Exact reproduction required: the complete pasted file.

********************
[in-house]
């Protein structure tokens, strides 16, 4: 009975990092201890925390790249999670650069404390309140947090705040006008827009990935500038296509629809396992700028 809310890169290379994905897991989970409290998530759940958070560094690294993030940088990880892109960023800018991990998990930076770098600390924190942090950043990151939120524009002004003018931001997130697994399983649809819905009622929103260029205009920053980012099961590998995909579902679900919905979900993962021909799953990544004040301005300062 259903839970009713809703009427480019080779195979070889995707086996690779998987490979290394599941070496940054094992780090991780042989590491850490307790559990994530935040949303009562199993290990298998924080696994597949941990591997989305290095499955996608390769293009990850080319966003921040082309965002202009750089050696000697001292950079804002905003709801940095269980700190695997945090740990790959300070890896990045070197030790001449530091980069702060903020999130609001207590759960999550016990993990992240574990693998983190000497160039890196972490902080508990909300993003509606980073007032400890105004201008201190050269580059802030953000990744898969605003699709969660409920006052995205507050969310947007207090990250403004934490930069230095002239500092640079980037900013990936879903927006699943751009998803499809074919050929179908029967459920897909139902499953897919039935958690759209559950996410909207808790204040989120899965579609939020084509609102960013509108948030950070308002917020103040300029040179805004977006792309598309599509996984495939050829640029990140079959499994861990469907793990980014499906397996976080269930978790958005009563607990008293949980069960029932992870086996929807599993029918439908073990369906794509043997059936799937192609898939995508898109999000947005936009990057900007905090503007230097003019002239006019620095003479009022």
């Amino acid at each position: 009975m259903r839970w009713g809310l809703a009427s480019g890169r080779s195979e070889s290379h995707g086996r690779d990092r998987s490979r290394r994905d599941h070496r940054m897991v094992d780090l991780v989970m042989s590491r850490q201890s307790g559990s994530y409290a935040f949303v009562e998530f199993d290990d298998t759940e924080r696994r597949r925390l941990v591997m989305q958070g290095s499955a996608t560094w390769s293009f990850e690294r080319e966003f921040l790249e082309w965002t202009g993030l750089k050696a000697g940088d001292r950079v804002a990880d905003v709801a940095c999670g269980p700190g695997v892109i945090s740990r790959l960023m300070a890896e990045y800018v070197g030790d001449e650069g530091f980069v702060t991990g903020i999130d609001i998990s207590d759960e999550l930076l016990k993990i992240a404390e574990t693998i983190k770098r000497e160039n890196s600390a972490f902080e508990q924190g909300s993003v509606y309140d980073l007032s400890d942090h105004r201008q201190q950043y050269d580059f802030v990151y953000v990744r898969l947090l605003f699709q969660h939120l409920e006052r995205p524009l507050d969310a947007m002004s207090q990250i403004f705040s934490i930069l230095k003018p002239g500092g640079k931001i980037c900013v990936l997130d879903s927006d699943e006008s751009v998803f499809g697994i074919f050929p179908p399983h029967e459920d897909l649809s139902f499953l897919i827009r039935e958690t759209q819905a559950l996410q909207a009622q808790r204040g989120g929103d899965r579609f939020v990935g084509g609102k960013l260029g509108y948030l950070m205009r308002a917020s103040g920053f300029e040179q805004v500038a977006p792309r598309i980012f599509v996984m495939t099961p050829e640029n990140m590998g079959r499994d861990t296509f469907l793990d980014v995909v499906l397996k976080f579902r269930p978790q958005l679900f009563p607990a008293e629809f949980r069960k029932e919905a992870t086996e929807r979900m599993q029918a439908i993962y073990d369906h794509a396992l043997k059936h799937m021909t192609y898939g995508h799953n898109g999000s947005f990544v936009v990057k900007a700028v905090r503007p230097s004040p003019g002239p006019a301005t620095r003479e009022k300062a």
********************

[in-house]
């Protein structure tokens, strides 16, 4: 009975990092201890925390790249999670650069404390309140947090705040006008827009990935500038296509629809396992700028 809310890169290379994905897991989970409290998530759940958070560094690294993030940088990880892109960023800018991990998990930076770098600390924190942090950043990151939120524009002004003018931001997130697994399983649809819905009622929103260029205009920053980012099961590998995909579902679900919905979900993962021909799953990544004040301005300062 259903839970009713809703009427480019080779195979070889995707086996690779998987490979290394599941070496940054094992780090991780042989590491850490307790559990994530935040949303009562199993290990298998924080696994597949941990591997989305290095499955996608390769293009990850080319966003921040082309965002202009750089050696000697001292950079804002905003709801940095269980700190695997945090740990790959300070890896990045070197030790001449530091980069702060903020999130609001207590759960999550016990993990992240574990693998983190000497160039890196972490902080508990909300993003509606980073007032400890105004201008201190050269580059802030953000990744898969605003699709969660409920006052995205507050969310947007207090990250403004934490930069230095002239500092640079980037900013990936879903927006699943751009998803499809074919050929179908029967459920897909139902499953897919039935958690759209559950996410909207808790204040989120899965579609939020084509609102960013509108948030950070308002917020103040300029040179805004977006792309598309599509996984495939050829640029990140079959499994861990469907793990980014499906397996976080269930978790958005009563607990008293949980069960029932992870086996929807599993029918439908073990369906794509043997059936799937192609898939995508898109999000947005936009990057900007905090503007230097003019002239006019620095003479009022």
């Amino acid at each position: 009975m259903r839970w009713g809310l809703a009427s480019g890169r080779s195979e070889s290379h995707g086996r690779d990092r998987s490979r290394r994905d599941h070496r940054m897991v094992d780090l991780v989970m042989s590491r850490q201890s307790g559990s994530y409290a935040f949303v009562e998530f199993d290990d298998t759940e924080r696994r597949r925390l941990v591997m989305q958070g290095s499955a996608t560094w390769s293009f990850e690294r080319e966003f921040l790249e082309w965002t202009g993030l750089k050696a000697g940088d001292r950079v804002a990880d905003v709801a940095c999670g269980p700190g695997v892109i945090s740990r790959l960023m300070a890896e990045y800018v070197g030790d001449e650069g530091f980069v702060t991990g903020i999130d609001i998990s207590d759960e999550l930076l016990k993990i992240a404390e574990t693998i983190k770098r000497e160039n890196s600390a972490f902080e508990q924190g909300s993003v509606y309140d980073l007032s400890d942090h105004r201008q201190q950043y050269d580059f802030v990151y953000v990744r898969l947090l605003f699709q969660h939120l409920e006052r995205p524009l507050d969310a947007m002004s207090q990250i403004f705040s934490i930069l230095k003018p002239g500092g640079k931001i980037c900013v990936l997130d879903s927006d699943e006008s751009v998803f499809g697994i074919f050929p179908p399983h029967e459920d897909l649809s139902f499953l897919i827009r039935e958690t759209q819905a559950l996410q909207a009622q808790r204040g989120g929103d899965r579609f939020v990935g084509g609102k960013l260029g509108y948030l950070m205009r308002a917020s103040g920053f300029e040179q805004v500038a977006p792309r598309i980012f599509v996984m495939t099961p050829e640029n990140m590998g079959r499994d861990t296509f469907l793990d980014v995909v499906l397996k976080f579902r269930p978790q958005l679900f009563p607990a008293e629809f949980r069960k029932e919905a992870t086996e929807r979900m599993q029918a439908i993962y073990d369906h794509a396992l043997k059936h799937m021909t192609y898939g995508h799953n898109g999000s947005f990544v936009v990057k900007a700028v905090r503007p230097s004040p003019g002239p006019a301005t620095r003479e009022k300062a």